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“Aunt Rose, I am very sorry to hear about your loss. Tony was a great man full of love and laughter. I remember when I was young he and Frank taught...Read More »
1 of 2 | Posted by: Michael Radtke

“So very sorry for your loss. I will always remember cards at Snookers ”
2 of 2 | Posted by: Rod Whelan - milford, MI - friend

Antonino Milana led a fascinating life. How many other people leave their hometown by foot to find work in a neighboring country? Tony or Nino, as he was also called, was born April 16, 1931 in the town of Trapani, Sicily which made him a mere boy when World War II began. Accidentally wounded in the war, Tony wasted no time after V-E Day to go to a better place. Walking on foot with his brother and a couple of friends, the boys left Sicily and walked to France in search of work. There Tony landed himself a job as a train conductor and stayed 5 years, sending most of the money he made home to his father. Family in Canada beckoned him next to cross the Atlantic and come join them in Windsor. Ever resourceful, Tony found work in a fish processing factory as well as other jobs.

Living on Riverside Drive in Windsor, he had a great view of Detroit. An invitation to visit cousins in Detroit turned into another life-changing event. While walking to the home of his cousin's, he set eyes on the most beautiful woman, who was soon to become his future bride, Christina Amodeo, who lived in the same neighborhood. They were married January 4, 1958.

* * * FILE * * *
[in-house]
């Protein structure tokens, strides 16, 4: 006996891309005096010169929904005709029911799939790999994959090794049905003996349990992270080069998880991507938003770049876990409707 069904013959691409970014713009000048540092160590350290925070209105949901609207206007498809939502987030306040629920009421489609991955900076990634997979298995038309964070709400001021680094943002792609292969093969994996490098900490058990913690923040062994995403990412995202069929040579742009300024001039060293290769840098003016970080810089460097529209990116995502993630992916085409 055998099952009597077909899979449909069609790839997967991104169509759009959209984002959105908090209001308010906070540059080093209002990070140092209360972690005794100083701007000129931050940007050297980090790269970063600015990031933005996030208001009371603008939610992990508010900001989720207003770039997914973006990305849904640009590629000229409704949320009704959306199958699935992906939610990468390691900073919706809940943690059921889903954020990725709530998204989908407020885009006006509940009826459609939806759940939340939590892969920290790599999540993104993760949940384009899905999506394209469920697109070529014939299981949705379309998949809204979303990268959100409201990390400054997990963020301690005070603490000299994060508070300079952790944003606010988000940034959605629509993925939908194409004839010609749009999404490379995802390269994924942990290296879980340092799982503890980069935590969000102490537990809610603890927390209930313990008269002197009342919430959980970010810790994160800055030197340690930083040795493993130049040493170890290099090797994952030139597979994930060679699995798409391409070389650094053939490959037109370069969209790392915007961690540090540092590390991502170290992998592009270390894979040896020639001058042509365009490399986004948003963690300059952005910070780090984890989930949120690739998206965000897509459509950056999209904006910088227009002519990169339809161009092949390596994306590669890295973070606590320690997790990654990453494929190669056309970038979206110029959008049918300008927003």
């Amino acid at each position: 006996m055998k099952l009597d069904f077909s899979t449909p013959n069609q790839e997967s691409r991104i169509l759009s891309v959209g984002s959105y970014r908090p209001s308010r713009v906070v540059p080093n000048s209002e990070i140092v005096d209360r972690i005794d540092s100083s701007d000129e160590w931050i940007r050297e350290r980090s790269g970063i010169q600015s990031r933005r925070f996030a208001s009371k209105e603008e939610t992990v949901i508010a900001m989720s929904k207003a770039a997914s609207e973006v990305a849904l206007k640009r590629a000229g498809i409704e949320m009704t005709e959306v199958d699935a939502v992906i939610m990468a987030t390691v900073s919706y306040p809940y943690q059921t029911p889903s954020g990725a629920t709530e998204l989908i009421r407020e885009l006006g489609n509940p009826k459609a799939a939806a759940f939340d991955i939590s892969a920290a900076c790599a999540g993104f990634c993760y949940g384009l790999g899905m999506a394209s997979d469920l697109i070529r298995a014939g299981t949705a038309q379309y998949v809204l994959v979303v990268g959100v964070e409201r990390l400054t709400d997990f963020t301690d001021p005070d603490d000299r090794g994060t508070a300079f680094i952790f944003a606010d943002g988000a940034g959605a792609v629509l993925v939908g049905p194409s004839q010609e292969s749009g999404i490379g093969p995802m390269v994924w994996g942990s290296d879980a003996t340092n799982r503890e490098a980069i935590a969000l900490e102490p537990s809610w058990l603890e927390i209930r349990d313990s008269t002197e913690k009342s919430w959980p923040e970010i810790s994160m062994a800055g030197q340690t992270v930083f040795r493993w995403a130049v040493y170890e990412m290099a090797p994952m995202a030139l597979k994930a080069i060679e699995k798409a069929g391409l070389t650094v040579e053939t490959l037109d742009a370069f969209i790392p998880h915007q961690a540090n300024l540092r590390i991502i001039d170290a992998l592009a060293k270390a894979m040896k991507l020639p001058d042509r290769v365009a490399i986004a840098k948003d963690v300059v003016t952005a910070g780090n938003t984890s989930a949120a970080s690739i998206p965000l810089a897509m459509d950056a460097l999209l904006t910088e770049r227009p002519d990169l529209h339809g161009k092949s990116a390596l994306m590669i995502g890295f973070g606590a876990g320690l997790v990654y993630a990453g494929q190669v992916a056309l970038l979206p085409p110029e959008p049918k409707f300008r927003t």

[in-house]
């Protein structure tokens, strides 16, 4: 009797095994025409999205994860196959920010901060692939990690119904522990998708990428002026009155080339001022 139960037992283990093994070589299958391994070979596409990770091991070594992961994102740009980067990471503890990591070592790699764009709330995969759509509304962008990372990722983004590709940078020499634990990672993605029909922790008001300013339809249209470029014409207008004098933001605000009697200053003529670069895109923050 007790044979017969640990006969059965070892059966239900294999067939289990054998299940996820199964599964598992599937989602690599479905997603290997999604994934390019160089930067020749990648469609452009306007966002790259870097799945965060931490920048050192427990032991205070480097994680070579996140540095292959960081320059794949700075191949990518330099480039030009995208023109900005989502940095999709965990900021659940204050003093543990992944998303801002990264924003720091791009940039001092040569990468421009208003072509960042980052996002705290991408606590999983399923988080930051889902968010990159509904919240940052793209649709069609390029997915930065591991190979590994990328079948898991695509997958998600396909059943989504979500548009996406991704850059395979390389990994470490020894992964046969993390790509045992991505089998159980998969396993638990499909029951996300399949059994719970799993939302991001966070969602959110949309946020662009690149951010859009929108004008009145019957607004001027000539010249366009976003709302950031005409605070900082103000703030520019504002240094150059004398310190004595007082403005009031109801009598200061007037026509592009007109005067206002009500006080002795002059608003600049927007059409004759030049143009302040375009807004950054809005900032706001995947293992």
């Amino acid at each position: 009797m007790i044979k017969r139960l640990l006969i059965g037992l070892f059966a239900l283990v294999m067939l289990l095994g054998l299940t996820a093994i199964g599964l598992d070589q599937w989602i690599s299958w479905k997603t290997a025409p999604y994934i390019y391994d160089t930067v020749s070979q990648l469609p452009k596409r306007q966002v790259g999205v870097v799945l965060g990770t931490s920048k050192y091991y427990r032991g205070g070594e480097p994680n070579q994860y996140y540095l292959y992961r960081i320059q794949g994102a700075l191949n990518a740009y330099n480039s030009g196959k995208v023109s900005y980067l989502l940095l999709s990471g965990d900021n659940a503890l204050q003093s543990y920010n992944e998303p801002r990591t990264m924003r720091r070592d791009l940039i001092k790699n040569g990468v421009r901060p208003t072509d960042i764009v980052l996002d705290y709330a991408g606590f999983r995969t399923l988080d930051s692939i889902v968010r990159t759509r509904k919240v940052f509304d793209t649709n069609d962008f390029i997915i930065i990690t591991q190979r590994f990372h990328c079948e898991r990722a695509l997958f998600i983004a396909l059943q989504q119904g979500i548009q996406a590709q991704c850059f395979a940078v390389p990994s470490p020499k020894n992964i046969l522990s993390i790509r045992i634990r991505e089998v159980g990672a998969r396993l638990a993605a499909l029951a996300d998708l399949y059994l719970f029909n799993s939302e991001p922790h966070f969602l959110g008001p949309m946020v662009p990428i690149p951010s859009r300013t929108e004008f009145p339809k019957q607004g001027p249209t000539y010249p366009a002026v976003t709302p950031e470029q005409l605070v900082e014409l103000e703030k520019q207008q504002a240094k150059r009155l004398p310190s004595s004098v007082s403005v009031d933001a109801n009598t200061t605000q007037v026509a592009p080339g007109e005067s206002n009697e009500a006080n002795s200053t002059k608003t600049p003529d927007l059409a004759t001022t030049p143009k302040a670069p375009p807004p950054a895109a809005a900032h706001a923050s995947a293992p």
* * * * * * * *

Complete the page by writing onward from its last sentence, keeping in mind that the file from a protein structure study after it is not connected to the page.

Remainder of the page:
Detroit was the place to be after WW II, the auto factories booming to satisfy the pent-up demand for cars. And Tony was not afraid of work. One job led to another. Though he only had a third-grade education, he taught himself to be a tool and die maker. In fact, he often worked two jobs: day shifts at the auto plants and at night, making pizzas. He finally landed at Burkard Manufacturing, making boat parts. On December 1, 1995 Tony retired from Burkard. Not one to sit still, he became an expert gardener. Fruit trees, vegetables, flowers – even figs. His popularity grew with the neighbors because he gave it all away. Give a sick plant to Tony and he would not only bring it back to life, it would flourish. He had a great green thumb.

Tony is survived by his wife, Christina, his children, Rosaria (Laurence) Radtke and Frank (Sheryl) Milana; his daughter-in-law, Susan; his grandchildren, Ashlee, Nicholas, Crystal, Laurence Jr., Anthony, Frank, Sarah and Julia; his great-grandchildren, Lilian and Zachary; his siblings, brothers; Salvatore and Rosario and sisters; Brigita and Luminata.

Tony unfortunately lost his eldest son, Natale, on November 2, 2013 to cancer. He bravely carried on, until his own health failed and on August 2, 2014 Tony made his transition.